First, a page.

Established almost two decades ago, wholesaler Citynet Insurance Brokers have appointed industry specialist, Lawrence Shortland as their new UK Head of Property and Casualty. Andrew Walsh, Managing Director at Citynet commented: “We are delighted to have an individual of this calibre on board. Lawrence’s experience and track record speaks for itself and I am tremendously excited to be working alongside him once again.”

There’s a new man behind the ship’s wheel at the Joint Hull Committee (JHC). Paul Newton, Head of London Marine Hull & Liability Underwriting at AXA Corporate Solutions, has been named as Peter Townsend’s successor. The new JHC chair, who brings more than three decades of marine insurance experience, holds the same position at the Marine Technical Committee of the International Underwriting Association (IUA).

Also a member of the Joint War Committee, Newton started his career as a claims Broker in 1988 before moving to the company underwriting market side three years later. The marine insurance veteran spent time at the likes of Allianz and Lancashire.   

AFL Insurance Brokers Ltd Chief Financial Officer Keely Dalfen will be handing over the reins to Chris Gagg on September 01. Gagg, who most recently served as group head of treasury at Towergate Insurance, will also become a member of the AFL board of directors starting next month. His 17 years of insurance and financial services experience includes time spent at Deloitte UK, Grant Thornton UK LLP, and Ernst & Young. “AFL is an innovation-focussed broker on a dynamic growth path,” noted the incoming CFO. “The company is building a business around digitisation, allowing it to operate more efficiently, and ultimately better serve clients and partners in the Worldwide Broker Network. “It is an exciting proposition – the industry as we know it is changing, and the winners of the future will embrace this transformation. I am delighted to have the opportunity to join as CFO at a time when the company is rapidly expanding into a full-service independent, international Broker.”

London Market specialist Citynet Insurance Brokers has a new UK Head of Property and Casualty. Making a swoop for Wrightsure Insurance Group Wholesale Director Lawrence Shortland, Citynet has turned to the industry veteran to focus on further expansion of its UK account by nurturing relationships with new and existing intermediaries as well as helping to develop facilities with new and existing markets.“I am thrilled to be joining Citynet, one of the fastest growing and market-leading wholesale brokers, and to become part of the exceptional team of people they have there,” commented the major hire. Shortland’s more than three decades of insurance experience includes nearly 19 years with RL Davison Lloyd’s Brokers where he served as Chief Executive and Managing Director. He also spent time at the likes of Miles Smith. “We are delighted to have an individual of this calibre onboard,” said Citynet Managing Director Andrew Walsh, who started his career at R L Davison & Co. “Lawrence’s experience and track record speaks for itself, and I am tremendously excited to be working alongside him once again.”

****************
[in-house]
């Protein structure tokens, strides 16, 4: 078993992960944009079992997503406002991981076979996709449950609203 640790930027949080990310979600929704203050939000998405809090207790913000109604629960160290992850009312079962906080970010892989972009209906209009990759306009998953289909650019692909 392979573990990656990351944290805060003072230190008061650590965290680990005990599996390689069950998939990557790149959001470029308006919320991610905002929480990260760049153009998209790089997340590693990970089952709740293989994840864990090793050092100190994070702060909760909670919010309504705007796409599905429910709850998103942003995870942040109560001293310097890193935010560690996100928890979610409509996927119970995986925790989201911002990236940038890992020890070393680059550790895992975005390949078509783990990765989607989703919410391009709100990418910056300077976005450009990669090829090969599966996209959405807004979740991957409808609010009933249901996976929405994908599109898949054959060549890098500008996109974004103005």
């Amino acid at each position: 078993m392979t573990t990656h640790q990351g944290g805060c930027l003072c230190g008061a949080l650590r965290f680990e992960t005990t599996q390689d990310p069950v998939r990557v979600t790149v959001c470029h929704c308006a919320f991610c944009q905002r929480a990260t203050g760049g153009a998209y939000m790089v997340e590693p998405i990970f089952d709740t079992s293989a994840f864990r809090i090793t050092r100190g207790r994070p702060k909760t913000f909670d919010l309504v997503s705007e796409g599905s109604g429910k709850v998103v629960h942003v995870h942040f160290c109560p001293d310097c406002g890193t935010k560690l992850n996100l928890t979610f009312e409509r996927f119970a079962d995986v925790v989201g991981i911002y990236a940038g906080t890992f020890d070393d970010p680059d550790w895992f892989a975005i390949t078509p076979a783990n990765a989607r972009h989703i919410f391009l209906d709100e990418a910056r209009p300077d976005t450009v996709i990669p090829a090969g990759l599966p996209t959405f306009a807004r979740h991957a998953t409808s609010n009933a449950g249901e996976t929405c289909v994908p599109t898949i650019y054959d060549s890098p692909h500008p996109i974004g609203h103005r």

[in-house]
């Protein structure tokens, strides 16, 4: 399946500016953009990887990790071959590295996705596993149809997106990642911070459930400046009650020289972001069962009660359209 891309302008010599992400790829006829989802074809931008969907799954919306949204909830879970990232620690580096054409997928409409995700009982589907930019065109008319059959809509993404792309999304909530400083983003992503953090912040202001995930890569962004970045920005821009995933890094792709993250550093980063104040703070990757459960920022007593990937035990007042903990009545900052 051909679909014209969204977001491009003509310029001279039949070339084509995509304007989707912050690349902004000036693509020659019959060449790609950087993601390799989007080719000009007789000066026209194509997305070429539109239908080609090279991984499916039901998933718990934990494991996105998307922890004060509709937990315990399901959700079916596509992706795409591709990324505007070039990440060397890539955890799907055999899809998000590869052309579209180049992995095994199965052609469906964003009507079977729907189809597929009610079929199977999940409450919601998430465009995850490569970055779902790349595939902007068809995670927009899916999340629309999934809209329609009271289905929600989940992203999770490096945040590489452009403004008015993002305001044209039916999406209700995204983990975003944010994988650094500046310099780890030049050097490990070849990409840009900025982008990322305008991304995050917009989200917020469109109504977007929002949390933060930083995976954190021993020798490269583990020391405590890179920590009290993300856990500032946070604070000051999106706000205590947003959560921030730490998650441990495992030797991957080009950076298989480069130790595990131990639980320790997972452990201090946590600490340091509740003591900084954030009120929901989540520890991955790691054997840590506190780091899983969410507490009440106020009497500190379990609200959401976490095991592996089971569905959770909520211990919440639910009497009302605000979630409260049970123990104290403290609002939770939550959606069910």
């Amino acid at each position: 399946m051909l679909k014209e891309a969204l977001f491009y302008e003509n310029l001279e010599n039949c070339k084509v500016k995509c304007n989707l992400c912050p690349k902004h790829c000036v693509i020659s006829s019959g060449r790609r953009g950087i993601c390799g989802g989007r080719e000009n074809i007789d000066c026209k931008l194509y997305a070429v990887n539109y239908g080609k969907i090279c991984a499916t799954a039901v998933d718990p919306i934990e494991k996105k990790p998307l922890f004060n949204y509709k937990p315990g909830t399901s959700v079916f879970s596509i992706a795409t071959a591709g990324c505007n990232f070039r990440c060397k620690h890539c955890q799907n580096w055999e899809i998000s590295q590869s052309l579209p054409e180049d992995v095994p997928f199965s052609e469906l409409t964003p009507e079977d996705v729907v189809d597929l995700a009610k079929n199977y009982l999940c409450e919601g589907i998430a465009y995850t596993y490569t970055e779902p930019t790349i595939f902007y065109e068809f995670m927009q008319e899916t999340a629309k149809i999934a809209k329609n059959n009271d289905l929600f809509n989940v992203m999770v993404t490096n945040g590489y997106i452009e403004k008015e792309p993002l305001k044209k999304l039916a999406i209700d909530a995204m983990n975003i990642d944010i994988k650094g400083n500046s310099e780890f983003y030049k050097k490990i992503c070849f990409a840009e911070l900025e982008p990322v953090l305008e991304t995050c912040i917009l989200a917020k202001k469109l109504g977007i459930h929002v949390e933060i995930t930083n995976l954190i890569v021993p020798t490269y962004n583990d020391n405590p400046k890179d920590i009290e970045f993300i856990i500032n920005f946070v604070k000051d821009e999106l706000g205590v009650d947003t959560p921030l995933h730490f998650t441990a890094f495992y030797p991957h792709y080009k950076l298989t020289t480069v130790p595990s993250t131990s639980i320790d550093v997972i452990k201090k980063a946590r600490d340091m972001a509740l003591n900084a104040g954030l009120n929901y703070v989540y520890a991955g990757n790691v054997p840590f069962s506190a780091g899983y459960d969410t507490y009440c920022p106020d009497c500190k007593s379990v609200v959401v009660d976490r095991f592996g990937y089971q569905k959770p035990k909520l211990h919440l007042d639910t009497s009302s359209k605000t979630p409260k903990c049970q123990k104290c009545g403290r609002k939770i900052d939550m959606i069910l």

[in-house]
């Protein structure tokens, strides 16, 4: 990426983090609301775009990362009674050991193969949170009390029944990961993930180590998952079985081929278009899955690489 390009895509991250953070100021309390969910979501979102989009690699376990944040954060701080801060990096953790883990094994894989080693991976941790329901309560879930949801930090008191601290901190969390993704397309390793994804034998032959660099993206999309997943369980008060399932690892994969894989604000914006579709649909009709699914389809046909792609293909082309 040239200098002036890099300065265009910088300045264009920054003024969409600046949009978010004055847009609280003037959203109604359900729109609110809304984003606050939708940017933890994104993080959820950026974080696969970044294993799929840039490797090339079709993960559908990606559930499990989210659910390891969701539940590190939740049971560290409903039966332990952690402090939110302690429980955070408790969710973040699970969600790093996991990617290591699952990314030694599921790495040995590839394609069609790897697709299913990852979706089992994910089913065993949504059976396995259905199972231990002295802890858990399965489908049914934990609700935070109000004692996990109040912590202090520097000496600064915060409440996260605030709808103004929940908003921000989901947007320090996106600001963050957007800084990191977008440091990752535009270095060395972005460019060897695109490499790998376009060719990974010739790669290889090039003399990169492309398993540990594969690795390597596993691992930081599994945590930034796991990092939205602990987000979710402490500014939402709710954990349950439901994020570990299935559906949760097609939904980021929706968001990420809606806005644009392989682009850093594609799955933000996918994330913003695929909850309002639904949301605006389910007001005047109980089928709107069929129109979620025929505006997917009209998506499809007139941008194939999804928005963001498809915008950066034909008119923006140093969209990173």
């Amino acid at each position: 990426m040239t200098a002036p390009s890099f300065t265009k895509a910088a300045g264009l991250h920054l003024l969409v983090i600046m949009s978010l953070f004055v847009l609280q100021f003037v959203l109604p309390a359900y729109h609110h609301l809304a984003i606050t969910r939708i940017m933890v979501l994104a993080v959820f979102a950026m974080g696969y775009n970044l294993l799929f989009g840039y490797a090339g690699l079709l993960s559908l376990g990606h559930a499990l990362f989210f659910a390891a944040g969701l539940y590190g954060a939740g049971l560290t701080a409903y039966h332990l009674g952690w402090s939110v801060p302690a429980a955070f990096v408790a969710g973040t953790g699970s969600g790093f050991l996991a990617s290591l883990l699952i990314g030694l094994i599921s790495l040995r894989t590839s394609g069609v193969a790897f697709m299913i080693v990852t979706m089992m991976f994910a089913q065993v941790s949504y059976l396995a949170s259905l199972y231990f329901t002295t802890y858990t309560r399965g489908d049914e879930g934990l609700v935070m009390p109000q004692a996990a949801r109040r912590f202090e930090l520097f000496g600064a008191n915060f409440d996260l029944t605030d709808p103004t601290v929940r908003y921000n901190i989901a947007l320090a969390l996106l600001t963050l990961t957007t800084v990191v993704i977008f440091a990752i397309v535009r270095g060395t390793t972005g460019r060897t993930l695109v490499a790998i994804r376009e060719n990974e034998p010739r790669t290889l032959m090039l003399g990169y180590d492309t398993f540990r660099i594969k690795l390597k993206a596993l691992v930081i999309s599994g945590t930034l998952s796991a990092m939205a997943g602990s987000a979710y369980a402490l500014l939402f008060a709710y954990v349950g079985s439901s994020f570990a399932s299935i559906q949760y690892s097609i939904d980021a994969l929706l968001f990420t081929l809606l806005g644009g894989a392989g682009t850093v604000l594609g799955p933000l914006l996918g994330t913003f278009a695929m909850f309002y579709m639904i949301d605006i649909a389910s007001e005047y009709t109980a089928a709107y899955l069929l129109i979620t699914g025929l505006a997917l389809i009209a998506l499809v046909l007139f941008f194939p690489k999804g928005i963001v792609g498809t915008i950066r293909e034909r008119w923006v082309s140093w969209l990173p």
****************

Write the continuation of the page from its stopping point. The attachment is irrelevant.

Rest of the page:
AIG has announced that John P. Repko will join the company as Executive Vice President, Chief Information Officer, effective September 4, 2018. He succeeds Martha Gallo, who is leaving AIG to pursue other interests. John will report to Brian Duperreault, AIG President and Chief Executive Officer and serve as a member of AIG’s Executive Leadership Team.

Swiss Re names new man in charge of EMEA - Swiss Re veteran Russell Higginbotham is moving up to take charge of Europe, the Middle East and Africa (EMEA). Succeeding Jean-Jacques Henchoz – who is making the switch to Hannover Re where he will assume the role of chief executive in 2019 – next month, Higginbotham has been appointed as CEO Reinsurance EMEA, regional president EMEA and member of the group executive committee. The company stalwart previously served as chief executive of Swiss Re UK and Ireland and of Swiss Re Australia & New Zealand. Higginbotham, a UK native, also spent time leading life and health (L&H) in Japan and Korea. Most recently he was responsible for the global L&H products division. Commenting on the appointment, Chair Walter B. Kielholz said: “Russell Higginbotham has a very strong track record within Swiss Re, making him the ideal candidate to continue leading the growth of our business in EMEA. Over the last few years, he has played a significant role in strengthening our L&H products segment and improving its contribution to the group.”

Hannover Re reveals CEO retirement and successor. Following what has been described as Ulrich Wallin’s “extremely successful service” to Hannover Re, the Chief Executive is retiring at the end of the reinsurance giant’s Annual General Meeting (AGM) on May 08, 2019. Announcing the imminent departure, Hannover Re parent company Hannover Rück SE said its supervisory board has already pinpointed Wallin’s successor, who will become a member of the executive board as early as April next year. Taking over the reins after the AGM is Jean-Jacques Henchoz, the current CEO Reinsurance EMEA (Europe, Middle East and Africa) at Swiss Re. “We are profoundly grateful to Ulrich Wallin for his tremendous entrepreneurial achievements,” said Herbert K. Haas, supervisory board chair at Hannover Rück SE. “Under his expert and prudent direction Hannover Re has significantly expanded its market position as a leading reinsurer and further enhanced its diversification and sustained profitability.”

 

All information provided in this Market Digest has been gathered from multiple General Insurance Media sources and individual company press releases.